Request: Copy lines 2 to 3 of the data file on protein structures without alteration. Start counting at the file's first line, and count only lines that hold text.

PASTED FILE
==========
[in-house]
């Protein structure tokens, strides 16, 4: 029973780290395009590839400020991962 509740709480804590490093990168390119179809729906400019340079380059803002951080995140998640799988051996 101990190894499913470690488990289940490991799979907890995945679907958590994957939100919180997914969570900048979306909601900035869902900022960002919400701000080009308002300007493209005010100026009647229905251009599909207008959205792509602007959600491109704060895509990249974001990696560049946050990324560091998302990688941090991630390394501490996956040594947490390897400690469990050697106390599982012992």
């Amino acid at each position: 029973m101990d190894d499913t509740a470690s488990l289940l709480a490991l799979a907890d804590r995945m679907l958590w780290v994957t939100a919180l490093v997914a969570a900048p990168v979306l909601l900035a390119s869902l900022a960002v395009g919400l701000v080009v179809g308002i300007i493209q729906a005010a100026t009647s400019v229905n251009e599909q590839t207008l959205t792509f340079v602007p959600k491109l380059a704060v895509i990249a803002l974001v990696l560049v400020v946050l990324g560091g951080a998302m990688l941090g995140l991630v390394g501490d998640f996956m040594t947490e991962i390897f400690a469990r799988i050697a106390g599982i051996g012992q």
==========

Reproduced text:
């Protein structure tokens, strides 16, 4: 029973780290395009590839400020991962 509740709480804590490093990168390119179809729906400019340079380059803002951080995140998640799988051996 101990190894499913470690488990289940490991799979907890995945679907958590994957939100919180997914969570900048979306909601900035869902900022960002919400701000080009308002300007493209005010100026009647229905251009599909207008959205792509602007959600491109704060895509990249974001990696560049946050990324560091998302990688941090991630390394501490996956040594947490390897400690469990050697106390599982012992």
């Amino acid at each position: 029973m101990d190894d499913t509740a470690s488990l289940l709480a490991l799979a907890d804590r995945m679907l958590w780290v994957t939100a919180l490093v997914a969570a900048p990168v979306l909601l900035a390119s869902l900022a960002v395009g919400l701000v080009v179809g308002i300007i493209q729906a005010a100026t009647s400019v229905n251009e599909q590839t207008l959205t792509f340079v602007p959600k491109l380059a704060v895509i990249a803002l974001v990696l560049v400020v946050l990324g560091g951080a998302m990688l941090g995140l991630v390394g501490d998640f996956m040594t947490e991962i390897f400690a469990r799988i050697a106390g599982i051996g012992q």